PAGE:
Nell Greenfieldboyce

Nell Greenfieldboyce is a NPR science correspondent.

With reporting focused on general science, NASA, and the intersection between technology and society, Greenfieldboyce has been on the science desk's technology beat since she joined NPR in 2005.

In that time Greenfieldboyce has reported on topics including the narwhals in Greenland, the ending of the space shuttle program, and the reasons why independent truckers don't want electronic tracking in their cabs.

Much of Greenfieldboyce's reporting reflects an interest in discovering how applied science and technology connects with people and culture. She has worked on stories spanning issues such as pet cloning, gene therapy, ballistics, and federal regulation of new technology.

Prior to NPR, Greenfieldboyce spent a decade working in print, mostly magazines including U.S. News & World Report and New Scientist.

A graduate of Johns Hopkins, earning her Bachelor's of Arts degree in social sciences and a Master's of Arts degree in science writing, Greenfieldboyce taught science writing for four years at the university. She was honored for her talents with the Evert Clark/Seth Payne Award for Young Science Journalists.

Astronomers have spotted some kind of outer space rock that's the first visitor from outside of our solar system that they've ever observed.

The discovery has set off a mad scramble to point telescopes at this fast-moving object to try to learn as much as possible before it zips out of sight.

Having police officers wear little cameras seems to have no discernible impact on citizen complaints or officers' use of force, at least in the nation's capital.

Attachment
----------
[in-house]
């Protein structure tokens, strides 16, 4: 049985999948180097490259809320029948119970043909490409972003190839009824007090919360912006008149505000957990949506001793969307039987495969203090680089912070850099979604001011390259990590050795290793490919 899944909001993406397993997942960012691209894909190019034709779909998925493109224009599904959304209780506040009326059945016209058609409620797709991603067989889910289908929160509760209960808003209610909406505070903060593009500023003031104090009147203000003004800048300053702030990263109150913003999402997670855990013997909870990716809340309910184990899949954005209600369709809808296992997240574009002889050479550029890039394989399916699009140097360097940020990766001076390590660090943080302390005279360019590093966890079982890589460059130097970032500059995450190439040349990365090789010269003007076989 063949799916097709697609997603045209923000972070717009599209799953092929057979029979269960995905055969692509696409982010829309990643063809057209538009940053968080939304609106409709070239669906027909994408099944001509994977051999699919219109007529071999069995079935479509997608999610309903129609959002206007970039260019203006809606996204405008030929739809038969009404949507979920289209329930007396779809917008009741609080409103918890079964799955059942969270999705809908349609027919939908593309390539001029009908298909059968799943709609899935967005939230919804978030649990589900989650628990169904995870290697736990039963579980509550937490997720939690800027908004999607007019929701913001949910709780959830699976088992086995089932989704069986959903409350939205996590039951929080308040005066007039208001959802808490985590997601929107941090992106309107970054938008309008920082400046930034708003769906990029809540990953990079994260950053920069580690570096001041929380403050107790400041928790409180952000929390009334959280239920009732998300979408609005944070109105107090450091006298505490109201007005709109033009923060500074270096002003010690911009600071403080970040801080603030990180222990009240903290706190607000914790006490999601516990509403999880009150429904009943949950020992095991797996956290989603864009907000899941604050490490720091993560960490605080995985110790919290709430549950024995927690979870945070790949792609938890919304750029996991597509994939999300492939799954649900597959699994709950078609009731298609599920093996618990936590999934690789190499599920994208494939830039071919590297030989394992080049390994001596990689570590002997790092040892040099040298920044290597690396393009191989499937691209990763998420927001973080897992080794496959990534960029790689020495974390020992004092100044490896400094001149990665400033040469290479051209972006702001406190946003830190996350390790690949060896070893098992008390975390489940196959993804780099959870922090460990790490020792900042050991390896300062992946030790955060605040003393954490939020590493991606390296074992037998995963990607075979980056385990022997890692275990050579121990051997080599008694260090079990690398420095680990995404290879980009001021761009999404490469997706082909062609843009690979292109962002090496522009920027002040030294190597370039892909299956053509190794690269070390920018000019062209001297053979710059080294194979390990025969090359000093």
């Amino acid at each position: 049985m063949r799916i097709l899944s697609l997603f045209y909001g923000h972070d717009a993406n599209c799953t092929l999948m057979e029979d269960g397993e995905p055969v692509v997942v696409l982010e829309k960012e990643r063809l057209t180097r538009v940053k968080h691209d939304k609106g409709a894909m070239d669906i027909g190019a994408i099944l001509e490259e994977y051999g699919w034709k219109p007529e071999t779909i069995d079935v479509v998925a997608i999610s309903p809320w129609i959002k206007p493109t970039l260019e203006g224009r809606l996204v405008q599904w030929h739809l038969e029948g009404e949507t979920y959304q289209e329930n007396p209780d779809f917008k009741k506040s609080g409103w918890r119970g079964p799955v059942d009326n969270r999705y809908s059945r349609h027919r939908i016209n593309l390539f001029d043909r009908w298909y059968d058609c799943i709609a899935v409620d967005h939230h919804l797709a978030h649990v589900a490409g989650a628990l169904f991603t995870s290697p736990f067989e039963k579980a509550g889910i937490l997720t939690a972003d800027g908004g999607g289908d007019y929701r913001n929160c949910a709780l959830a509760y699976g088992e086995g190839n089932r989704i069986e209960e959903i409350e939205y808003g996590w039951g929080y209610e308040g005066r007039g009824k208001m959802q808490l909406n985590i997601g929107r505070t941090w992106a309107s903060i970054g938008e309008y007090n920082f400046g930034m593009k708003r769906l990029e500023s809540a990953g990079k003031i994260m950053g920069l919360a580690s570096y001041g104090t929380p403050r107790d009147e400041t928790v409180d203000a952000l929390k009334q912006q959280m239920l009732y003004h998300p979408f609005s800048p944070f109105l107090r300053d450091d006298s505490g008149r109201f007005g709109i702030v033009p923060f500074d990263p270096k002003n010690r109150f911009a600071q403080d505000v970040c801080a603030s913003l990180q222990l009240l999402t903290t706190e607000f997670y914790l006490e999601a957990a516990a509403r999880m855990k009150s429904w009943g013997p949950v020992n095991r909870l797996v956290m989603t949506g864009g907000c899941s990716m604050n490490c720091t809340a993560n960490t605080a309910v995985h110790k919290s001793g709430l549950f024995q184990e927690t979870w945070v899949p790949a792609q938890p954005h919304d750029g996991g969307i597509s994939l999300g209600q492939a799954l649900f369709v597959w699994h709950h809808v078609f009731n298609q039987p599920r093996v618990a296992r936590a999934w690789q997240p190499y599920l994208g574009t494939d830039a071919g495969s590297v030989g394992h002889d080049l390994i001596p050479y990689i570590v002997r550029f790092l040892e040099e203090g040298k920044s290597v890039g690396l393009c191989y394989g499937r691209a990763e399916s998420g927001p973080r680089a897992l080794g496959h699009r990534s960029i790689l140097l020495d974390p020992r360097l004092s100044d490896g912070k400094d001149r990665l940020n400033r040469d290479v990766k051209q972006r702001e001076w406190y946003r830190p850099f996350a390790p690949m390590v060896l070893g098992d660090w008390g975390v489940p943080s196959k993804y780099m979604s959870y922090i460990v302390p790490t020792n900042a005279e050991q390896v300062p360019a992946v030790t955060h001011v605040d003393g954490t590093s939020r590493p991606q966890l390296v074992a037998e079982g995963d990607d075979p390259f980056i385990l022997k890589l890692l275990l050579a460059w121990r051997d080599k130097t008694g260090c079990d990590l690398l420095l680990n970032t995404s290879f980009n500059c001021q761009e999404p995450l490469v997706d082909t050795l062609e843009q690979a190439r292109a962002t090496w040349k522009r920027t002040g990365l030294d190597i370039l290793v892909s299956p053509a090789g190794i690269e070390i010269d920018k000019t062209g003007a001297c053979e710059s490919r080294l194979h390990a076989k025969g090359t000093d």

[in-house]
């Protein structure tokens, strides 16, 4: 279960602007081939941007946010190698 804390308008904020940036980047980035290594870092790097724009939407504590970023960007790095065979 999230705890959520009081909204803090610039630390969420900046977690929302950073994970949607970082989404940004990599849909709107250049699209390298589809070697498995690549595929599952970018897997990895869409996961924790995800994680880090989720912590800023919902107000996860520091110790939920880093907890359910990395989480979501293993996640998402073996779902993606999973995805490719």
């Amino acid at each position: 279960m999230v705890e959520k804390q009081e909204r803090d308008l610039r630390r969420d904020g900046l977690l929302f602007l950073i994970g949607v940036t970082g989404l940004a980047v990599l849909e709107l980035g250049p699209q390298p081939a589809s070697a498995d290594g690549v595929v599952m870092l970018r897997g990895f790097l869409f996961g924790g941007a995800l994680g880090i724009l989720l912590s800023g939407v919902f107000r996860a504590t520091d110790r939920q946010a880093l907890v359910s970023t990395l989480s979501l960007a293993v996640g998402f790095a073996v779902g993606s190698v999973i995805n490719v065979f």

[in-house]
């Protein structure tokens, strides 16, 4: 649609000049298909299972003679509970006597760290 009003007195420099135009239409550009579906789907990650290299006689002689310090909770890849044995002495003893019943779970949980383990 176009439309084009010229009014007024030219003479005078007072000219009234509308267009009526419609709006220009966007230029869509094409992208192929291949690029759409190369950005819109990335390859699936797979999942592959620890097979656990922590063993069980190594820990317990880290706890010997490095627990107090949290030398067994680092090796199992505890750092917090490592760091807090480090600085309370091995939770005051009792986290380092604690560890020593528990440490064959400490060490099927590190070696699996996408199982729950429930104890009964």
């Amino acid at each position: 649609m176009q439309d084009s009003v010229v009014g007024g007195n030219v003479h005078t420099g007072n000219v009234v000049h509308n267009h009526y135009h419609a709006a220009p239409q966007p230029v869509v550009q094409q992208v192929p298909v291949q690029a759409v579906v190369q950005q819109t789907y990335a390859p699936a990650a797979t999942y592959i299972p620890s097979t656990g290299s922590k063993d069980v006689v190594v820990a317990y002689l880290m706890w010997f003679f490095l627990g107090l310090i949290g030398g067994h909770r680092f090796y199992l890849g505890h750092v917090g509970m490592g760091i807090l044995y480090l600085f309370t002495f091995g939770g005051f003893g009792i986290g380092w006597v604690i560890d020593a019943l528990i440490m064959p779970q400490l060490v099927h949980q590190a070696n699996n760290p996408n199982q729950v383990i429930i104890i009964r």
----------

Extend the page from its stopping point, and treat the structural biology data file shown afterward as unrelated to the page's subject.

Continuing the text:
That's the conclusion of a study performed as Washington, D.C., rolled out its huge camera program. The city has one of the largest forces in the country, with some 2,600 officers now wearing cameras on their collars or shirts.

For the first time, scientists have caught two neutron stars in the act of colliding, revealing that these strange smashups are the source of heavy elements such as gold and platinum.

Copyright 2017 NPR. To see more, visit http://www.npr.org/.

ROBERT SIEGEL, HOST:

Today, three scientists won the Nobel Prize in Chemistry for developing a new way to image biological molecules. NPR's Nell Greenfieldboyce has more on the winners.

Copyright 2017 NPR. To see more, visit http://www.npr.org/.

LULU GARCIA-NAVARRO, HOST:

This is Lulu's log, stardate October 1, 2017, where we consider matters of space, the stars and the universe.

(SOUNDBITE OF MUSIC)

The day of the long-awaited coast-to-coast solar eclipse has arrived — and if history is any guide, it's likely that somebody's eyes are going to get hurt.

Anyone who gets to see the total solar eclipse on August 21 will be lucky — and humanity is lucky to live on a planet that even has this kind of celestial event.

Mercury and Venus, after all, don't even have moons. Mars has a couple, but they're too small to completely blot out the sun. Gas giants like Jupiter do have big moons, but they don't have solid surfaces where you could stand and enjoy an eclipse.

And, even with solid land and a moon, Earth only gets its gorgeous total solar eclipses because of a cosmic coincidence.

You might think that, after thousands of years of observing total solar eclipses, science-minded folks would have exhausted what can be learned from this awesome natural spectacle.

You would be wrong.

Scientists have found a shockingly hot, massive, Jupiter-like planet that has a tail like a comet.

"It is so hot that it is hotter than most stars that we know of out there," says Scott Gaudi of Ohio State University in Columbus, Ohio, whose team describes the scorching world called KELT-9b in the journal Nature.

Common blood tests for lead can give falsely-low results in certain cases, according to a new warning from the Food and Drug Administration.

The tests, manufactured by Magellan Diagnostics, are commonly used in doctors' offices and clinics, and on its website the company calls itself "the most trusted name in lead testing." But the FDA now says that its tests can give inaccurate results when used to test blood drawn from a vein.

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